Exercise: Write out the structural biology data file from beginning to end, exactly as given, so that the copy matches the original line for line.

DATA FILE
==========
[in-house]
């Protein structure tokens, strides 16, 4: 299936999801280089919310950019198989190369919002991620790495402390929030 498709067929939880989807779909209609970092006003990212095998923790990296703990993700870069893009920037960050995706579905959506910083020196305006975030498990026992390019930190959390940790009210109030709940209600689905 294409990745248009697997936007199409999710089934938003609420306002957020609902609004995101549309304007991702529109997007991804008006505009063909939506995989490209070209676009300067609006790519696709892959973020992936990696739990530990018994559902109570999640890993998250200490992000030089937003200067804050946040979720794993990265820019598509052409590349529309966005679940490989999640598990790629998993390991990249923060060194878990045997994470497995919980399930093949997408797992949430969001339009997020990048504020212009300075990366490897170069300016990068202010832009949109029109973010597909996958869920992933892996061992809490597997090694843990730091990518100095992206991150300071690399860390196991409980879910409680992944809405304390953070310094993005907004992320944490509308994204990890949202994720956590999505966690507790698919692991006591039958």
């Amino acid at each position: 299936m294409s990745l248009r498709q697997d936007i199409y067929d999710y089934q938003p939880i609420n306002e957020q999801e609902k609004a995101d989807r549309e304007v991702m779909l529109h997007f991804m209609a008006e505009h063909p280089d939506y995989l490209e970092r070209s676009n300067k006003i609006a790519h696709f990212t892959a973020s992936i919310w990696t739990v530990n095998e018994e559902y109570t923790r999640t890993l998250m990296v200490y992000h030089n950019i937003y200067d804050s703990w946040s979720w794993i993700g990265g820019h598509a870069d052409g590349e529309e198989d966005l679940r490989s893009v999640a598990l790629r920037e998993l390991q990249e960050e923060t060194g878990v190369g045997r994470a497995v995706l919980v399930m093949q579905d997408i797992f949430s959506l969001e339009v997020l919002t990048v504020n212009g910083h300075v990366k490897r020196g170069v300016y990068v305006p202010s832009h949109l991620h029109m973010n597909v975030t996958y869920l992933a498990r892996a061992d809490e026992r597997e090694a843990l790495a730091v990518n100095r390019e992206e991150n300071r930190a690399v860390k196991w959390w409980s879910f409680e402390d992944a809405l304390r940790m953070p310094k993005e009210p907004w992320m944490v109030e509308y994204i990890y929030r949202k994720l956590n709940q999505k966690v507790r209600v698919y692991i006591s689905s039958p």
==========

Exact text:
[in-house]
């Protein structure tokens, strides 16, 4: 299936999801280089919310950019198989190369919002991620790495402390929030 498709067929939880989807779909209609970092006003990212095998923790990296703990993700870069893009920037960050995706579905959506910083020196305006975030498990026992390019930190959390940790009210109030709940209600689905 294409990745248009697997936007199409999710089934938003609420306002957020609902609004995101549309304007991702529109997007991804008006505009063909939506995989490209070209676009300067609006790519696709892959973020992936990696739990530990018994559902109570999640890993998250200490992000030089937003200067804050946040979720794993990265820019598509052409590349529309966005679940490989999640598990790629998993390991990249923060060194878990045997994470497995919980399930093949997408797992949430969001339009997020990048504020212009300075990366490897170069300016990068202010832009949109029109973010597909996958869920992933892996061992809490597997090694843990730091990518100095992206991150300071690399860390196991409980879910409680992944809405304390953070310094993005907004992320944490509308994204990890949202994720956590999505966690507790698919692991006591039958």
């Amino acid at each position: 299936m294409s990745l248009r498709q697997d936007i199409y067929d999710y089934q938003p939880i609420n306002e957020q999801e609902k609004a995101d989807r549309e304007v991702m779909l529109h997007f991804m209609a008006e505009h063909p280089d939506y995989l490209e970092r070209s676009n300067k006003i609006a790519h696709f990212t892959a973020s992936i919310w990696t739990v530990n095998e018994e559902y109570t923790r999640t890993l998250m990296v200490y992000h030089n950019i937003y200067d804050s703990w946040s979720w794993i993700g990265g820019h598509a870069d052409g590349e529309e198989d966005l679940r490989s893009v999640a598990l790629r920037e998993l390991q990249e960050e923060t060194g878990v190369g045997r994470a497995v995706l919980v399930m093949q579905d997408i797992f949430s959506l969001e339009v997020l919002t990048v504020n212009g910083h300075v990366k490897r020196g170069v300016y990068v305006p202010s832009h949109l991620h029109m973010n597909v975030t996958y869920l992933a498990r892996a061992d809490e026992r597997e090694a843990l790495a730091v990518n100095r390019e992206e991150n300071r930190a690399v860390k196991w959390w409980s879910f409680e402390d992944a809405l304390r940790m953070p310094k993005e009210p907004w992320m944490v109030e509308y994204i990890y929030r949202k994720l956590n709940q999505k966690v507790r209600v698919y692991i006591s689905s039958p």